And I was right there with them, laughing myself silly … for pretty much the first two-thirds, at least. The reason most people consider Shrek 2 the best of the bunch is because it's consistently funny throughout, using all forms of humor—self-referential gags for the fans, slapstick for the kids, subtle cultural jokes that only adults would get, and all three for grown-up kids like me. At some point in Shrek the Third, the humor becomes less frequent and more predictable, and I couldn't help but notice that the audience began to gradually laugh less as well. One suggestion: It takes more than off-key singing to make a parody of musical theater funny.
That ties to the movie's chief weakness. While the story is a natural direction to take the characters after Shrek 2, it's not as zany or unpredictable—more what you'd expect from a Nickelodeon cartoon than a multi-million dollar franchise. Yes, there are nice positive messages about taking responsibility, finding confidence, and ignoring the taunts of others. But they're delivered by tired conventions, not the creative storytelling you'd expect. The first two films surprised; this one merely goes through the motions.
In fact, the movie's greatest fault is the way it sets the stage for a big showdown between the good guys and bad guys in the third act, only to dissolve into some sappy moralizing with spats of humor and little action. This is followed by forced humor in the epilogue and animation in the end credits that are seem more like the cheap laughs of an Internet short (e.g. the Dancing Baby) than the Shrek we know and love. A surprising letdown after such a strong start.
Giving the benefit of the doubt because of the kids in the theater that clearly enjoyed it all, I'll readily admit the movie is fun. Just not at the same level of fun as the other two, which succeeded brilliantly because adults enjoyed them as much as children. Shrek the Third lacks some of the sharp wit that originally carried it, yet retains the sophomoric gags and adult humor that caused some parents to cringe with Shrek 2 (see Family Corner below).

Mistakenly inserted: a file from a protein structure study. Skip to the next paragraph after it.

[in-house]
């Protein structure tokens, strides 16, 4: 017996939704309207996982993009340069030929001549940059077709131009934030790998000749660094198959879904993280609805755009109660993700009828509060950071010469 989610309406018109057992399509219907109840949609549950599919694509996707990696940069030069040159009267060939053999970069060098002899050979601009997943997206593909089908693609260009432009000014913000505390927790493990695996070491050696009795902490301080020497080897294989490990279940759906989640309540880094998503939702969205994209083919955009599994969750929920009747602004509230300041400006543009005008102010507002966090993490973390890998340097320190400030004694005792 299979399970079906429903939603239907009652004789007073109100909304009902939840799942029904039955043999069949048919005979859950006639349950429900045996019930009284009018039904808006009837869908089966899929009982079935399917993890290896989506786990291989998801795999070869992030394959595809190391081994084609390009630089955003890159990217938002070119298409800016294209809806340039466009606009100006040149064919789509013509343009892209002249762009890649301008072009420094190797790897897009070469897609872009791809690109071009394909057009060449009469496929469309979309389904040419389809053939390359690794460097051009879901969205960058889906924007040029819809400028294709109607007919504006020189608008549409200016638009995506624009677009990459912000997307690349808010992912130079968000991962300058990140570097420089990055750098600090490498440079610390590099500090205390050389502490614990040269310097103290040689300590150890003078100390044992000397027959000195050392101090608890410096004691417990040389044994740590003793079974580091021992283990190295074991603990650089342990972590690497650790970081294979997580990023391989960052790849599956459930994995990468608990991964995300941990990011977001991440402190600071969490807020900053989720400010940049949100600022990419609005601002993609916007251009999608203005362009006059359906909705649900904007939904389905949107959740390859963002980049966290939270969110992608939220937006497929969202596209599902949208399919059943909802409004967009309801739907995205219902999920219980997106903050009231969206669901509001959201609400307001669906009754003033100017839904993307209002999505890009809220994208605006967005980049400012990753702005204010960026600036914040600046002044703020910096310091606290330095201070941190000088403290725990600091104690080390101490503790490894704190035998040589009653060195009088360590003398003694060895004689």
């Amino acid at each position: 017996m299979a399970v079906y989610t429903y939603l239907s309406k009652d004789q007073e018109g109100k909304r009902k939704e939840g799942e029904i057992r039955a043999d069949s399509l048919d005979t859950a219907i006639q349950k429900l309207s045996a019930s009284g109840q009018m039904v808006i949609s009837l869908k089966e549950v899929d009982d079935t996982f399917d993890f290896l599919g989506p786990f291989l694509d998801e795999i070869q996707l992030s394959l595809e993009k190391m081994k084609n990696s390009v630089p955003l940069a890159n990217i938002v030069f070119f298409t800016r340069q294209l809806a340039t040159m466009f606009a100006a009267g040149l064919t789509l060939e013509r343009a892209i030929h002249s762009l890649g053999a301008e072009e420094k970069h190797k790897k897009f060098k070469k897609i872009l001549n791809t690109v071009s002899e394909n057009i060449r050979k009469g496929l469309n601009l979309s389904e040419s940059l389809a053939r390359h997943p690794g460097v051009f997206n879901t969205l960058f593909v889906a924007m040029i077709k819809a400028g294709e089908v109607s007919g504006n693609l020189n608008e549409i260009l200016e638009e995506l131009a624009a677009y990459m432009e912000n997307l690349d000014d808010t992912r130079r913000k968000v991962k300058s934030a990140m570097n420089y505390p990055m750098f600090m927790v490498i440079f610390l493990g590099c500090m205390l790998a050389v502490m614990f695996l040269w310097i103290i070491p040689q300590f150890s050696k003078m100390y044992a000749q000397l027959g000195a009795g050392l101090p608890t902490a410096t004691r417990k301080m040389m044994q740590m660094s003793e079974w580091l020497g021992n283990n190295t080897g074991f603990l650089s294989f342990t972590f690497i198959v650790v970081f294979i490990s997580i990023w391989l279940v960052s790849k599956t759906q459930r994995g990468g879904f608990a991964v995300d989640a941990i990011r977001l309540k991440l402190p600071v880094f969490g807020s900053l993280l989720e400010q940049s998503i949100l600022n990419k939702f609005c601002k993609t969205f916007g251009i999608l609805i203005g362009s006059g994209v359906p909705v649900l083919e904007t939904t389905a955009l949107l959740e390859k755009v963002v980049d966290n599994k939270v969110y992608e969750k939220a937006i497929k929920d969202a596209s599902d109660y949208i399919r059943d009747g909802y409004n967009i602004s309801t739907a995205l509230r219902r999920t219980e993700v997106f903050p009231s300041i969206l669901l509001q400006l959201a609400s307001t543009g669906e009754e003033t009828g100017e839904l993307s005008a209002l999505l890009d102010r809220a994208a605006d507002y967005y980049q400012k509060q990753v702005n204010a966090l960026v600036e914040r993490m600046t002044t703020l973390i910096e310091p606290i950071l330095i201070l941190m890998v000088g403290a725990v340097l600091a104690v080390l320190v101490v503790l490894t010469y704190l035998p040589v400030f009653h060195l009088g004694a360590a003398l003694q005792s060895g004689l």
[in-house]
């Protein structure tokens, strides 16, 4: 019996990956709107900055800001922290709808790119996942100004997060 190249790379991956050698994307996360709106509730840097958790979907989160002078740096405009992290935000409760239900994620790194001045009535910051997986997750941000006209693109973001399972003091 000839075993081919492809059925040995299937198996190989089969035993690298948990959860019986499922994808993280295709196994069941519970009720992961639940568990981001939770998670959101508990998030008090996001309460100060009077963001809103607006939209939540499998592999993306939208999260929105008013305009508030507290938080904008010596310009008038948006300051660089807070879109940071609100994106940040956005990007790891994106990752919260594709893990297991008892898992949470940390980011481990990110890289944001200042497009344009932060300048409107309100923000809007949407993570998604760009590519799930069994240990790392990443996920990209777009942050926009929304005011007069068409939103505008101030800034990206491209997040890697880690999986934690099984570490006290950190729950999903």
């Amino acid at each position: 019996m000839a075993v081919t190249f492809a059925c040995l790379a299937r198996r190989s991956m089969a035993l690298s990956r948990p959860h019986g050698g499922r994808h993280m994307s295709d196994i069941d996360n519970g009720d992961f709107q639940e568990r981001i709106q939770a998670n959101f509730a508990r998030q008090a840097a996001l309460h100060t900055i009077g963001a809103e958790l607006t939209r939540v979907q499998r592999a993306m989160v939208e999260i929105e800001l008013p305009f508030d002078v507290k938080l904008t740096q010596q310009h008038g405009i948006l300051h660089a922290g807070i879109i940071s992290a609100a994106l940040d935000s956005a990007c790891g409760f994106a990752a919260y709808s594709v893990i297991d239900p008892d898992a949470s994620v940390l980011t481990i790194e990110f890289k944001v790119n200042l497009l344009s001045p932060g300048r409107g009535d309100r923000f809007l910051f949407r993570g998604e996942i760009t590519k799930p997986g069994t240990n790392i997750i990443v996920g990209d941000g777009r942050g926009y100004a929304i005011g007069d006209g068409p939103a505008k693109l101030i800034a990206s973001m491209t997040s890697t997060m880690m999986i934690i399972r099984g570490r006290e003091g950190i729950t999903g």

Dreamworks has already announced a fourth film to release in 2010. Knowing how Shrek the Third ends, I shudder at the idea, because it seems bound to become even more predictable and routine than this one. Time to put this fairy tale to bed while it's still good and let Shrek save some face—albeit a green ogre's face.Discussion starters
- Because of his upbringing and the way kids at school pick on him, Artie struggles to find confidence in order to become king. Can you relate? How does he overcome? How do we cope with inadequacy to press ahead? What about the opinions of others? Do they matter?
- Shrek is reluctant to accept fatherhood and leadership. Is he afraid of the two for the same reason? Is it a matter of immaturity, taking responsibility, or recognizing his limitations? Think of a time you were asked to do something you felt ill prepared for. Did you dive in and "learn on the job," or did you politely defer because you knew you weren't ready?
- At one point, Shrek berates Artie rather harshly, but he has a reason for doing so. Do you feel Shrek was justified? Is it an example of tough love, or was there another way to go about it without hurting Artie emotionally? Could Shrek have been more truthful in his friendship with Artie?
The Family CornerFor parents to consider
Parents still make the mistake of assuming that all animated films are for small children. Shrek the Third is rated PG for some crude humor, suggestive content, and swashbuckling action—all on par with the previous films. The action is mostly slapstick, although there are a couple of gags that reveal a hint of blood. Sophomoric humor abounds, including vomit, butt scratching, and belching, plus references to nudity and restrictive clothing. There are also scenes that humorously refer to Hooters restaurants and teens enjoying smoke from frankincense and myrrh (as if it were pot), both likely to sail over most kids' heads like Loony Toon humor. Still, while the film is generally family friendly, it may not be friendly to all families.
Photos © Copyright Dreamworks Animation